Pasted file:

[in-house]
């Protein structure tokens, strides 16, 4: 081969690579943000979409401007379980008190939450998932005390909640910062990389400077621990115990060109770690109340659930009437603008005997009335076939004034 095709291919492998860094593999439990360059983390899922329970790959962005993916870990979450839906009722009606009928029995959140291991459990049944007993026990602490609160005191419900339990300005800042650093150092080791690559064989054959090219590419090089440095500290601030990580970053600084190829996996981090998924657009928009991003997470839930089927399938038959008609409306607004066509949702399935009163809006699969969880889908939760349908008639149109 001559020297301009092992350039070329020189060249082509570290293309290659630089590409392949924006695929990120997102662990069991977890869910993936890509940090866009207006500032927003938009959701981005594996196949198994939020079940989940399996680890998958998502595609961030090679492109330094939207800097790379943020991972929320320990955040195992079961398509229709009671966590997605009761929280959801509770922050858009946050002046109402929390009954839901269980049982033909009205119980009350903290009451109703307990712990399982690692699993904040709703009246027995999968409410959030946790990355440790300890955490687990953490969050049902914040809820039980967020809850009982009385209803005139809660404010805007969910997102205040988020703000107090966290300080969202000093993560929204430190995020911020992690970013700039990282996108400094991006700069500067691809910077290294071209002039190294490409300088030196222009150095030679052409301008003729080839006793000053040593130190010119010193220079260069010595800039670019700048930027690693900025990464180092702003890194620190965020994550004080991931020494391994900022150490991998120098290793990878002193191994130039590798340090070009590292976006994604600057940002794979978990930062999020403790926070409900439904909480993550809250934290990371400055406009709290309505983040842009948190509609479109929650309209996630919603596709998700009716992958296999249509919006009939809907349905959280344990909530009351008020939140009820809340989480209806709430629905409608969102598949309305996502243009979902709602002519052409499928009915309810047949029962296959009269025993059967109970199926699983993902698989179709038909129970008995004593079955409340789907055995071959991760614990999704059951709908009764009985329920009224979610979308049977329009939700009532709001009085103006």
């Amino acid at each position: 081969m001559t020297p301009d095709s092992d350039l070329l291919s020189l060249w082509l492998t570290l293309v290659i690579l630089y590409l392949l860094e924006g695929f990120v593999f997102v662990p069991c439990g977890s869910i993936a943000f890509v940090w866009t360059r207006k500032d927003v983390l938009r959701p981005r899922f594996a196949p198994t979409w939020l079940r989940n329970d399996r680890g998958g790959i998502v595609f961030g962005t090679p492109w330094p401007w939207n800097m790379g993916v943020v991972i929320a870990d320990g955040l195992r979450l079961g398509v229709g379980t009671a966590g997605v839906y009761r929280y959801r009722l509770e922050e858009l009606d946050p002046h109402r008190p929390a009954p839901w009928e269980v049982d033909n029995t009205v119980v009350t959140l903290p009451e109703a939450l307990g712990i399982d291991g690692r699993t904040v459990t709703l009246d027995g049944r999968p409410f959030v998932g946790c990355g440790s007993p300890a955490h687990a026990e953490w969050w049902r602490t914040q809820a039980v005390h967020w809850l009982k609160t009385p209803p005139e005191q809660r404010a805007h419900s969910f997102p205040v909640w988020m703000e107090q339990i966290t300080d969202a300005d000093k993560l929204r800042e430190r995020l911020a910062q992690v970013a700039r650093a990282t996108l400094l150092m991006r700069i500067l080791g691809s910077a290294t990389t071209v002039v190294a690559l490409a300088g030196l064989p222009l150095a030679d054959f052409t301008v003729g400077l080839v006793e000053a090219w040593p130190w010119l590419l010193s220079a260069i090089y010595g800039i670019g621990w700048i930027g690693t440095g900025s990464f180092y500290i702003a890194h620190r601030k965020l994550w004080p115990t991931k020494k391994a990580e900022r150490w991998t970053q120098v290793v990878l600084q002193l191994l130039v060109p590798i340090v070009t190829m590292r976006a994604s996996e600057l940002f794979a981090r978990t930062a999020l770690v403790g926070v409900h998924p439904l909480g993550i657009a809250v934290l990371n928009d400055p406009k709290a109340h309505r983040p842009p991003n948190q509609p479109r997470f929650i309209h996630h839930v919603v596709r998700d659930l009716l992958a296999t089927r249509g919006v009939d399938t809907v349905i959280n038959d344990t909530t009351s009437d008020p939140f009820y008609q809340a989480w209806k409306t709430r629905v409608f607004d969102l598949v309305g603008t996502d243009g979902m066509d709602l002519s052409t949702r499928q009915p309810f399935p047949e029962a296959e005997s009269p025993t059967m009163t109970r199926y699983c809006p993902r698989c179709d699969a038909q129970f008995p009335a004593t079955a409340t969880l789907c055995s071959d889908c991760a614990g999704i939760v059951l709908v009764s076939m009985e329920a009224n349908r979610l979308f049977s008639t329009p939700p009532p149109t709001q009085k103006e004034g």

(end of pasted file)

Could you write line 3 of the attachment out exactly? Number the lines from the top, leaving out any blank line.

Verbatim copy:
């Amino acid at each position: 081969m001559t020297p301009d095709s092992d350039l070329l291919s020189l060249w082509l492998t570290l293309v290659i690579l630089y590409l392949l860094e924006g695929f990120v593999f997102v662990p069991c439990g977890s869910i993936a943000f890509v940090w866009t360059r207006k500032d927003v983390l938009r959701p981005r899922f594996a196949p198994t979409w939020l079940r989940n329970d399996r680890g998958g790959i998502v595609f961030g962005t090679p492109w330094p401007w939207n800097m790379g993916v943020v991972i929320a870990d320990g955040l195992r979450l079961g398509v229709g379980t009671a966590g997605v839906y009761r929280y959801r009722l509770e922050e858009l009606d946050p002046h109402r008190p929390a009954p839901w009928e269980v049982d033909n029995t009205v119980v009350t959140l903290p009451e109703a939450l307990g712990i399982d291991g690692r699993t904040v459990t709703l009246d027995g049944r999968p409410f959030v998932g946790c990355g440790s007993p300890a955490h687990a026990e953490w969050w049902r602490t914040q809820a039980v005390h967020w809850l009982k609160t009385p209803p005139e005191q809660r404010a805007h419900s969910f997102p205040v909640w988020m703000e107090q339990i966290t300080d969202a300005d000093k993560l929204r800042e430190r995020l911020a910062q992690v970013a700039r650093a990282t996108l400094l150092m991006r700069i500067l080791g691809s910077a290294t990389t071209v002039v190294a690559l490409a300088g030196l064989p222009l150095a030679d054959f052409t301008v003729g400077l080839v006793e000053a090219w040593p130190w010119l590419l010193s220079a260069i090089y010595g800039i670019g621990w700048i930027g690693t440095g900025s990464f180092y500290i702003a890194h620190r601030k965020l994550w004080p115990t991931k020494k391994a990580e900022r150490w991998t970053q120098v290793v990878l600084q002193l191994l130039v060109p590798i340090v070009t190829m590292r976006a994604s996996e600057l940002f794979a981090r978990t930062a999020l770690v403790g926070v409900h998924p439904l909480g993550i657009a809250v934290l990371n928009d400055p406009k709290a109340h309505r983040p842009p991003n948190q509609p479109r997470f929650i309209h996630h839930v919603v596709r998700d659930l009716l992958a296999t089927r249509g919006v009939d399938t809907v349905i959280n038959d344990t909530t009351s009437d008020p939140f009820y008609q809340a989480w209806k409306t709430r629905v409608f607004d969102l598949v309305g603008t996502d243009g979902m066509d709602l002519s052409t949702r499928q009915p309810f399935p047949e029962a296959e005997s009269p025993t059967m009163t109970r199926y699983c809006p993902r698989c179709d699969a038909q129970f008995p009335a004593t079955a409340t969880l789907c055995s071959d889908c991760a614990g999704i939760v059951l709908v009764s076939m009985e329920a009224n349908r979610l979308f049977s008639t329009p939700p009532p149109t709001q009085k103006e004034g």